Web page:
I had the good fortune of meeting and featuring this team that is focused on empowering designers and makers alike. Full story on TC.
Barriers to international manufacturing and high fuel costs have long made overseas production painful for small businesses. Now, an economic trend towards American manufacturing has created a timely entrance to the market for Maker’s Row. The startup, a finalist in last week’s Women 2.0 Pitch Competition, says it wants to become a go-to resource to create, well, anything.
Co-founders Matthew Burnett and Tanya Menendez launched Maker’s Row in November to act as a sort of Match.com with Kiva.org-like profiles for factories and facilities. The site enables recognized designers and amateurs alike to partner with manufactures that are searchable on the site by state to create a range of items, from handbags to sportswear. It charges manufacturers a subscription fee to post. Read the post in its entirety.
For her birthday I just gave my Mom a handmade bowl from the SF-based e-retailer company Lydali. Like the other gifts I’ve bought on the site, it went over (very) well, in part because each item on the site features a story about the artisans who made it.
The online store, which “brings together well-designed jewelry, accessories, and home furnishings from around the world,” sources from 21 countries. It was launched eight months ago by Ali Price and Lydia Harter (whose combined names gave the company its moniker), two friends who met at Wake Forest before working at Kiva.org and Pottery Barn, respectively.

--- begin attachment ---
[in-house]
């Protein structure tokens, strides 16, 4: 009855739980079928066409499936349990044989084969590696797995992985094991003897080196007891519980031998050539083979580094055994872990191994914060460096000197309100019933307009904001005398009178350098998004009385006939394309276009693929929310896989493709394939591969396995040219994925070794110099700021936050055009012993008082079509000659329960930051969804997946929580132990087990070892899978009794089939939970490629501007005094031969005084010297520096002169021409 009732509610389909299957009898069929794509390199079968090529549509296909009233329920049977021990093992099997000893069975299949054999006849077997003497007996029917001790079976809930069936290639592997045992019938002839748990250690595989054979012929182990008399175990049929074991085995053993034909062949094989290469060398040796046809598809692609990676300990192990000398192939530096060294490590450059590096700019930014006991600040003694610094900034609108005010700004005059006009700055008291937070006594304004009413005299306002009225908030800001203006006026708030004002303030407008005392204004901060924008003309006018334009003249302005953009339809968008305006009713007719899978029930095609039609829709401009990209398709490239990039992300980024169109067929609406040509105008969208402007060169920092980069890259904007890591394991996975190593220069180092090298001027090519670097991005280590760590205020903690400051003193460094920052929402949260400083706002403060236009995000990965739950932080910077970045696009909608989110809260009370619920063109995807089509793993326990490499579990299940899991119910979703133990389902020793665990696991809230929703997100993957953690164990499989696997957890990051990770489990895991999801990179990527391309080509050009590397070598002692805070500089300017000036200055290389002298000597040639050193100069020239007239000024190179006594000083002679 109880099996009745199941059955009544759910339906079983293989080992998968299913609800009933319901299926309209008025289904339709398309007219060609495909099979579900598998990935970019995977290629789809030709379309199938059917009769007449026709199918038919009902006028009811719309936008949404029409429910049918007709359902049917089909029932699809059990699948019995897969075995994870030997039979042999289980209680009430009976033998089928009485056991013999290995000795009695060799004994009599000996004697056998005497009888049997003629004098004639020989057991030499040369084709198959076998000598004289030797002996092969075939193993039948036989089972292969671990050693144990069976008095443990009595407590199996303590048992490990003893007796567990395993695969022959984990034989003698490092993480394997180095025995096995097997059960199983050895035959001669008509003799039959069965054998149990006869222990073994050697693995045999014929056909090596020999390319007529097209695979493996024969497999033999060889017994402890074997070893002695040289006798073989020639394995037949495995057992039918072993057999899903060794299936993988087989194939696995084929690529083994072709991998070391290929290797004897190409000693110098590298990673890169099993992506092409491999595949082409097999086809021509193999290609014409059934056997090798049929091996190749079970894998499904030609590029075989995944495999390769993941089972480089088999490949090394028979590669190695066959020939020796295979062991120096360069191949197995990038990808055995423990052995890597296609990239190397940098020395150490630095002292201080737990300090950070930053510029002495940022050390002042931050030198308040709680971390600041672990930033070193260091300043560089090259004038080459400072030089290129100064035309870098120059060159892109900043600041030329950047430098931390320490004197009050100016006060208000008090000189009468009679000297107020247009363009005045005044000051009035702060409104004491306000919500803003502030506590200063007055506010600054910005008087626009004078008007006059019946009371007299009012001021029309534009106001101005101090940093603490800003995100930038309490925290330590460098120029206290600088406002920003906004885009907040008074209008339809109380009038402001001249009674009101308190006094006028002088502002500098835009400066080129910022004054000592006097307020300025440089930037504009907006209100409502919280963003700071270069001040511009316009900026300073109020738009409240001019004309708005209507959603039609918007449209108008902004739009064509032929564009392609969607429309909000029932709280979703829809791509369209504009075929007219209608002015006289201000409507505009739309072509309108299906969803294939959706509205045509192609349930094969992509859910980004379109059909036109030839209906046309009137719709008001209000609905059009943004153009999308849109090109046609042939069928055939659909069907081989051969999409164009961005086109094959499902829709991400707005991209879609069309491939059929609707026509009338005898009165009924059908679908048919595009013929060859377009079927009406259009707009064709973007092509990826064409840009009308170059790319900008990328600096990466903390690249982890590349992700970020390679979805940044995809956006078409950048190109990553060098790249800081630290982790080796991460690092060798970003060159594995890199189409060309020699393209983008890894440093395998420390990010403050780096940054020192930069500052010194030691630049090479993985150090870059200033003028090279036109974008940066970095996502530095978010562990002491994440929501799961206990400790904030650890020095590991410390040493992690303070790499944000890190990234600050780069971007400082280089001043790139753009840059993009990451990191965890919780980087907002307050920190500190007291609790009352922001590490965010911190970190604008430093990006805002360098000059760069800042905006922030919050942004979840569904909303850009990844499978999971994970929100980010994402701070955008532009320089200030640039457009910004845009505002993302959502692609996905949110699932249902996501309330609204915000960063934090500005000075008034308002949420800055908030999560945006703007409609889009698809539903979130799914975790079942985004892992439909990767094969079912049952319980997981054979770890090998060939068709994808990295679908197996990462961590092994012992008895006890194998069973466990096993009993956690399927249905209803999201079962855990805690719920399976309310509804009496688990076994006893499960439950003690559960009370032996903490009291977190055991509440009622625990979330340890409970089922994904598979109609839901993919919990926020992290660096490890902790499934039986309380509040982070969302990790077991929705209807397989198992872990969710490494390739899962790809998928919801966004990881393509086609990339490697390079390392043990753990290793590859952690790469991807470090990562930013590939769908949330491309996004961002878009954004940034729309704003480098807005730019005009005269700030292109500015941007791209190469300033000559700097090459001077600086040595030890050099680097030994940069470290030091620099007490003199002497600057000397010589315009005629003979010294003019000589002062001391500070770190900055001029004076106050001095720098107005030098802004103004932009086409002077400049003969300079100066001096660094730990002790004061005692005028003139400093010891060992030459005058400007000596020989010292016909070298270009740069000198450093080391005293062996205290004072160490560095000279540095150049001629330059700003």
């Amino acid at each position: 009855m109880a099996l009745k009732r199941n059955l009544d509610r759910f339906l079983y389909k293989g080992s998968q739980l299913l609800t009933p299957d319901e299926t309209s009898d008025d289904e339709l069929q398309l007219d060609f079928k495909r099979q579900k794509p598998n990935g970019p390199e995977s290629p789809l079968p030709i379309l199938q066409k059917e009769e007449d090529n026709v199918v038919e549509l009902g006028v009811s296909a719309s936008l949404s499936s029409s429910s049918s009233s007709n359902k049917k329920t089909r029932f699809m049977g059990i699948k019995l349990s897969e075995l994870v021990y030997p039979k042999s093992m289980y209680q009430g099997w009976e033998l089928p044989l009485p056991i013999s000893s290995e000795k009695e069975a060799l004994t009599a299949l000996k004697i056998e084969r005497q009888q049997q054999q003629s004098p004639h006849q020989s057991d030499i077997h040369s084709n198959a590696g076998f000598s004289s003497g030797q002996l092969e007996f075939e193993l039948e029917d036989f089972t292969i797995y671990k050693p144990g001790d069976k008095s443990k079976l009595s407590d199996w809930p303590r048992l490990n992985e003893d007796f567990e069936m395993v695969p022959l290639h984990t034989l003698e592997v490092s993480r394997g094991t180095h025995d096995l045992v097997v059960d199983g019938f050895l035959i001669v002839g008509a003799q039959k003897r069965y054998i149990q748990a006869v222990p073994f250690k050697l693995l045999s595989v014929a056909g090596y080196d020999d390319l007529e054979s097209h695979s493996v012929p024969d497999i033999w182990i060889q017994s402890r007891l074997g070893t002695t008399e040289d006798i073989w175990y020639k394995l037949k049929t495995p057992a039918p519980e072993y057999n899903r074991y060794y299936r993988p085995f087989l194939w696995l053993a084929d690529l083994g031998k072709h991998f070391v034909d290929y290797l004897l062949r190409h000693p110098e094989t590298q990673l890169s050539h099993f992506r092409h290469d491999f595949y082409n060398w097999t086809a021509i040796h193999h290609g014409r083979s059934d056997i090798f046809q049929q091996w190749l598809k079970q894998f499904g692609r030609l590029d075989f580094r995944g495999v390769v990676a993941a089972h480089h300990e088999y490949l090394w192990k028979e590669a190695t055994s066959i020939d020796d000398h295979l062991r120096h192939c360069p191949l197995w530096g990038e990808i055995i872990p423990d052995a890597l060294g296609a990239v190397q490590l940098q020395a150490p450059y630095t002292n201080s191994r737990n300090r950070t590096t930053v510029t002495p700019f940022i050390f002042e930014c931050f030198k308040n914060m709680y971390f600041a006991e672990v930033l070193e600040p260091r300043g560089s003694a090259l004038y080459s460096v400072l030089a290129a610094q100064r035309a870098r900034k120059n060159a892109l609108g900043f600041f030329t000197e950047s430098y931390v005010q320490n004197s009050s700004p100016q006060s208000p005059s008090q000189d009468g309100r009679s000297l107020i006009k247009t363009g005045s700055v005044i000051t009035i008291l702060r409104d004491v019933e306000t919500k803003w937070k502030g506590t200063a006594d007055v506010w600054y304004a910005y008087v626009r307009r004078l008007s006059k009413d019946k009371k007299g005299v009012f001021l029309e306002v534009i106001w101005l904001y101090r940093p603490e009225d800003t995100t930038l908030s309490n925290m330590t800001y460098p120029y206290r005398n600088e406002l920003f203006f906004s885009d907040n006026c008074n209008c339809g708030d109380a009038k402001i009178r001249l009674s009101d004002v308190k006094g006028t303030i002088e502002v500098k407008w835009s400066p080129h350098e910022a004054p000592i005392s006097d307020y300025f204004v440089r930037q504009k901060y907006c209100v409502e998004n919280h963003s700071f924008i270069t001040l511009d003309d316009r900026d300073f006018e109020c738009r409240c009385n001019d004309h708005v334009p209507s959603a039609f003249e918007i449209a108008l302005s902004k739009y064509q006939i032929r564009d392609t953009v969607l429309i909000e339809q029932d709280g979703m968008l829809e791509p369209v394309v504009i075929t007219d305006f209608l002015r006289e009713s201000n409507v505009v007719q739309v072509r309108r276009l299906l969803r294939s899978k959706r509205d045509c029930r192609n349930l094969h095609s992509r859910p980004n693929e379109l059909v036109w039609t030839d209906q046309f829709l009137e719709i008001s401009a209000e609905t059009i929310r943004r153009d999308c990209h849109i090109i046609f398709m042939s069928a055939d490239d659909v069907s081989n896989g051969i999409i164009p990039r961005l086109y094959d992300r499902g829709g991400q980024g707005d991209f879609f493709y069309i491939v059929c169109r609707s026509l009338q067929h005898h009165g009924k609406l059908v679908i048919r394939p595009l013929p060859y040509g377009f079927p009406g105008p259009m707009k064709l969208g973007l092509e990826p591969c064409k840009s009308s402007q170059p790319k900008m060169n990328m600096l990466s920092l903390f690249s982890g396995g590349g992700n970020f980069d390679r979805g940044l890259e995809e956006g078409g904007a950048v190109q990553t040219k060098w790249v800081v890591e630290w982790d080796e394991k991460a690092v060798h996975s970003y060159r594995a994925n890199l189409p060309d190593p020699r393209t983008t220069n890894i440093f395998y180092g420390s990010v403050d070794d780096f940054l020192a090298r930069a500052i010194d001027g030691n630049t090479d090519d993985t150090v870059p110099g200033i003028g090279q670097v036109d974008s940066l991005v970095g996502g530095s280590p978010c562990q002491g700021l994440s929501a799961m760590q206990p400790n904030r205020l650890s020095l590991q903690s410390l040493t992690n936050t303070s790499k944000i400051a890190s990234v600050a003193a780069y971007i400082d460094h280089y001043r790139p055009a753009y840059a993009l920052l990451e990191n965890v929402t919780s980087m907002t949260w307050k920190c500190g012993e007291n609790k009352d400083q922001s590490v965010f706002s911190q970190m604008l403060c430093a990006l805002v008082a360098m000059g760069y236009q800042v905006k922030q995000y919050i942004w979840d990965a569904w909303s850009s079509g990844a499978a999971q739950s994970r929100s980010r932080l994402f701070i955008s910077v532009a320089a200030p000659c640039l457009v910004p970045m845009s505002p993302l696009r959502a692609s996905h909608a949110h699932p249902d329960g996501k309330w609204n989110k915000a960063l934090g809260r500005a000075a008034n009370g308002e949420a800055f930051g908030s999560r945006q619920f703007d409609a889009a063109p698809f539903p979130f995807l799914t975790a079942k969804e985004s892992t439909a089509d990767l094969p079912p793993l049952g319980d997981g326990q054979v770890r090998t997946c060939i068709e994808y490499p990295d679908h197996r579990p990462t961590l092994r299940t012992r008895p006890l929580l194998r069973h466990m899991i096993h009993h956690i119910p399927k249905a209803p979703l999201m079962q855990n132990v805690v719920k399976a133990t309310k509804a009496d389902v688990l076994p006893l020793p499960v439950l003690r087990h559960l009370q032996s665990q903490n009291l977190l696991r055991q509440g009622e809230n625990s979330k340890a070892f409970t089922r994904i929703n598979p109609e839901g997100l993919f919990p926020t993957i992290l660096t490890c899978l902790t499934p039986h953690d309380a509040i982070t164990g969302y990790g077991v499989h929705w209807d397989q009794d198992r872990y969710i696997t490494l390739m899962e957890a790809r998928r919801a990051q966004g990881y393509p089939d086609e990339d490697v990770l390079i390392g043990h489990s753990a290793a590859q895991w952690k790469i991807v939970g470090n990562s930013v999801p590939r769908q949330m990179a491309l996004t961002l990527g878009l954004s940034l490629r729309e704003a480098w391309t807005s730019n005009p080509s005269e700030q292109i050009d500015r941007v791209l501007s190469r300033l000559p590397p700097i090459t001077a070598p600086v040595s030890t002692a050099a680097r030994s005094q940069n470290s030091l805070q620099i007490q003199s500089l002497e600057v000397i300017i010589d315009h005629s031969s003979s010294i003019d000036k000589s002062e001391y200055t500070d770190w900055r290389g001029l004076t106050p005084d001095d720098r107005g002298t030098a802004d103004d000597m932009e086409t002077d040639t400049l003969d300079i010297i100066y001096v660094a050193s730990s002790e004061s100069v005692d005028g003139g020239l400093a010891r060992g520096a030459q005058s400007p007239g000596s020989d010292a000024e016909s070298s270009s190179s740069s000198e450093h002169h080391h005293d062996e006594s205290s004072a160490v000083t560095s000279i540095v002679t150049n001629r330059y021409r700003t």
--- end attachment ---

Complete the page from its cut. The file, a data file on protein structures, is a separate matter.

Where will February 14 find you this year? Dancing with your neighbors, friends, and co-workers, of course!
This 15th V-Day will be the largest ever: when women and men around the world dance, sing, and shout in defiance of violence against women. I’ll be at City Hall with thousands of other San Franciscans, DJs, and Mayor Lee between 4 to 6 PM–consider it if you’re local.
One Billion Rising was created to show our collective refusal of violence aimed at women and girls. Your stomping–your sharing, your hip-waving, your shouting–is part of a global call for a better reality for 50% of the world’s population (and the people who love them). more
At Mozilla we’ve just launched a call for design submissions for new Open Badges and are seeking your creative prowess. This is part of a project to acknowledge public contributors’ work and create meaningful badges that can help them earn new career opportunities:
Attention visual designers! Are you interested in contributing to Mozilla, being part of an awesome worldwide community and having your work seen by a *lot* of people?
Our Web Development team relies on community volunteers for help with a variety of things and would like to create a series of badges to recognize these contributors for their work. Specifically, they need badges that could be earned by the following actions on Github. more
In a world of customizable coffees and individualized experiences, the wedding industry is just recently starting to break from its historical lack of options. Pre-nuptials, many couples still face lists of venue-required caterers and fight their way past other undesirable prescriptions for their big days. Enter NewlyWish, a New York-based e-commerce platform that seeks to provide creative registry options beyond big-box retailers.
With its first product for couples, the newly minted winner of the Women 2.0 PITCH NYC Startup Competition provides a custom multi-merchant online marketplace. Users can choose from and register for goods at brick-and-mortar stores, which have historically been excluded from the $19 billion annual domestic wedding registry market.
I keep holding out for a magical pocket of time when my thoughts from the annual Mozilla Festival (“MozFest”) will crystallize. Realizing that that’s foolish–and inspired by Grainne Hamilton’s thinking about badges in Scotland post-fest and Pamela Fox’s inspiring take on proving your worth as someone who’s self taught (first and last step: “open-source everything on Github”)–it’s time to share a few takeaways from London.